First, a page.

History of Skin Care, Part 20: The War Years, 1940-1949

Skin care during the war

Although most people were used to skimping and saving in the early 1940s, the war was still a shock. Only a few decades after World War I, the men were sent abroad once again and the women once again stayed to hold the fort, help with the war effort, and cultivate their independence. While the war effort was tough on the entire country, it was nevertheless particularly tough on the skin care industry. Factories and manufacturing plants of all kinds were being handed over to munitions and supply companies. Raw materials like oils and chemicals were also being diverted to the war effort. Many of the major European manufacturers of skin care products faced night raids, bombings and even occupation. With few shipments from Europe and few American supplies available, beauty products were subject to the same war rationing as other luxuries, such as food, clothing, and household items. Even beauty magazines began to question her priorities when a Vogue writer wrote an article asking if it was patriotic for women to think about their appearance in the middle of a war.

Despite the high demand and limited supply of skin care products, women did not simply forget about their skin. In fact, women were encouraged to look their best even at work. It was mandatory for all arms companies to provide free lipstick in the locker room for their female employees. This was believed to motivate women to work harder and ultimately increase productivity.

War and the independent woman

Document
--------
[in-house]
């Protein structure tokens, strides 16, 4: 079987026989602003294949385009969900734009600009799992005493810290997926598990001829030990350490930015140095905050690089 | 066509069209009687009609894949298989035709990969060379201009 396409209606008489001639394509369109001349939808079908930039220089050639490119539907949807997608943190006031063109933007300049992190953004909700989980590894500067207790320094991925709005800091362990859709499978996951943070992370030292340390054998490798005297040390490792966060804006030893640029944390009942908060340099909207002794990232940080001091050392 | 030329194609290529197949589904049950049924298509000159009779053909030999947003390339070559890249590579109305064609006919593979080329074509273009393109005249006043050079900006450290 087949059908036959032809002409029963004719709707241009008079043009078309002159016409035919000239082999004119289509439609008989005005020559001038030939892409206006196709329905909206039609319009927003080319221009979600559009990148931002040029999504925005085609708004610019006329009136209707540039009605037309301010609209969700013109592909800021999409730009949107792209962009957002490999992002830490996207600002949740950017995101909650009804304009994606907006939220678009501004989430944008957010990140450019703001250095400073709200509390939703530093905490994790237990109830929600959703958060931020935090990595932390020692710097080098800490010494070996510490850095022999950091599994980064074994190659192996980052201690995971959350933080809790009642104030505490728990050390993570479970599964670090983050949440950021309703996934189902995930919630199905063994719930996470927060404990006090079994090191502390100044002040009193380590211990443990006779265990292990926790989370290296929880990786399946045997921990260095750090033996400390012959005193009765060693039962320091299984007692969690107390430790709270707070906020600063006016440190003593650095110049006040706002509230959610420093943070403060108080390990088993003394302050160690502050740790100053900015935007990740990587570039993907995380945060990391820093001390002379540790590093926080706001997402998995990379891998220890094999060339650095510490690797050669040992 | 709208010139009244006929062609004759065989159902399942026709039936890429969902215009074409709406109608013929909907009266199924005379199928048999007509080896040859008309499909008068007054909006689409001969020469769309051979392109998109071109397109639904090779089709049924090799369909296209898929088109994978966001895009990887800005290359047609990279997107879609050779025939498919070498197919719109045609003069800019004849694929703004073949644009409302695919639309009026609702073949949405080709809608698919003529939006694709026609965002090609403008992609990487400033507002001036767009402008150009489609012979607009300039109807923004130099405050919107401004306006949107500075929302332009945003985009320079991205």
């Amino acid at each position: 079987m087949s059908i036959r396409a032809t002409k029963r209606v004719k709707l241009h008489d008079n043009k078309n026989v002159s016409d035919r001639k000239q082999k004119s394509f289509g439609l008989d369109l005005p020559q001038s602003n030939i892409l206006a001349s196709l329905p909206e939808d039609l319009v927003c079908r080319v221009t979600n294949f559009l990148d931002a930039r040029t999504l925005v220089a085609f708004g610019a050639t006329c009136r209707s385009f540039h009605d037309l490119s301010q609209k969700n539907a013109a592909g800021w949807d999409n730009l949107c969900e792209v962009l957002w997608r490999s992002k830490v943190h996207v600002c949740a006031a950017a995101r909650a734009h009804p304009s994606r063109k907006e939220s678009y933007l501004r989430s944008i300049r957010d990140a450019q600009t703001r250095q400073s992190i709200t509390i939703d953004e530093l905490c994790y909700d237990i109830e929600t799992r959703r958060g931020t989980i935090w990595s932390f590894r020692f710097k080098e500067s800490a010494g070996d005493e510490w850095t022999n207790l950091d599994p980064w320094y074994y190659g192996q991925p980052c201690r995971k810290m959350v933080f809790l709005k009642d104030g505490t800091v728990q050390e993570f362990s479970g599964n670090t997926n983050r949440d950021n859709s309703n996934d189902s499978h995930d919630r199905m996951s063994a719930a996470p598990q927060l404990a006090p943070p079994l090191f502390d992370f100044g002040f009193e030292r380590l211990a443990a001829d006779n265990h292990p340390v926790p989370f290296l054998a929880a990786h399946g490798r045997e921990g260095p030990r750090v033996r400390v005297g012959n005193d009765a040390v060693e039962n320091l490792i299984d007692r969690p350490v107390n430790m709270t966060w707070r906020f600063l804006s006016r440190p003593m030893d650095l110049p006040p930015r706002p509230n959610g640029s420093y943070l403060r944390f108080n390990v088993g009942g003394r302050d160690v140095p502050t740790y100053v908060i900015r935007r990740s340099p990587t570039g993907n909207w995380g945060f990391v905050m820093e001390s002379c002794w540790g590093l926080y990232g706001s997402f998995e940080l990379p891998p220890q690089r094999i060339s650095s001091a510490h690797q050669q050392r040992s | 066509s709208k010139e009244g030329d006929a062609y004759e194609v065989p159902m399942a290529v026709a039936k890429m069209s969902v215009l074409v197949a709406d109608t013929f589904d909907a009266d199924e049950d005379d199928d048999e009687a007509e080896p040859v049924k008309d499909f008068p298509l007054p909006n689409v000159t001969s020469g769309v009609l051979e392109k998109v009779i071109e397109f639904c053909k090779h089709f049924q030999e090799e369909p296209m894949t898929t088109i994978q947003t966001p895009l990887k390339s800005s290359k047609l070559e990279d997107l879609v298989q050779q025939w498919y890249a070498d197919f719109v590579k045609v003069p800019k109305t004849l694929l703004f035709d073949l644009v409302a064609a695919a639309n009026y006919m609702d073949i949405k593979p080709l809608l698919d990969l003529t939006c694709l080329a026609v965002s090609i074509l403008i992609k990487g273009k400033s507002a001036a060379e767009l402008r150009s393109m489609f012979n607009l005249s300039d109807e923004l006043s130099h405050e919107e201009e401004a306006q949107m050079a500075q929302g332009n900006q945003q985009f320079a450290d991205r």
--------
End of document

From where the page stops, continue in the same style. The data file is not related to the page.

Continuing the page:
Many women continued to make their own cold creams and facial toners as they had during the Great Depression. With imported French beauty creams in short supply, it only made sense. However, the new independence won by women as a by-product of the war began to spread to anti-aging and skin care treatments. While traditional products such as Palmolive soap and cold cream were still being sold, many products were manufactured and marketed for practicality rather than luxury. Many women now had full-time jobs outside the home or had become single mothers overnight. Your skin care products reflect your new reality. The state of the hands suddenly became very important. Dishwashing soaps began to advertise mildness, and lotions promised to keep working hands soft and young, even after a day at the munitions factory. Instead of ads for glamorous products, magazines were filled with promotions for toothpaste, dandruff shampoos and bar soaps suitable for the whole family.

Makeup styles also began to be more and more practical. A fresh and natural face look was popular with prominent lashes and full, glossy lips. A cream foundation was applied to her face and set with a layer of loose powder. A subtle blush was used to accentuate the cheekbones and give the face a dramatic, angular appearance. The eyebrows were left full but formed into a pointed or arched design. Vaseline was sometimes used to achieve a more elegant appearance. Eyeshadow and eyeliner were used sparingly and were always in neutral shades like black, brown, and gray. Mascara, on the other hand, was applied in multiple thick layers to recreate the sultry gaze of today’s Hollywood stars. The lips were also exaggerated with thick, glossy lipstick that was often applied outside the lip line to give the mouth a fuller and more dramatic appearance.

New advances

Although most of the world’s creative energy went to war, the decade saw a number of advances in skincare and beauty products. Hairspray made its first appearance in 1948, which made it much easier for women to build the elaborate and updo curls that they preferred. 1948 was also a great year for lipstick design. While the substance has been sold in push-up tubes since 1915, a new tube with a retractable twist mechanism was first introduced. This mechanism is the same as found in almost every tube of lipstick available today. The lip liner pencil also made its first appearance in the same year, ushering in an innovative trend that would last until the end of the century.

Written by Jill Knowles

September 7, 2020
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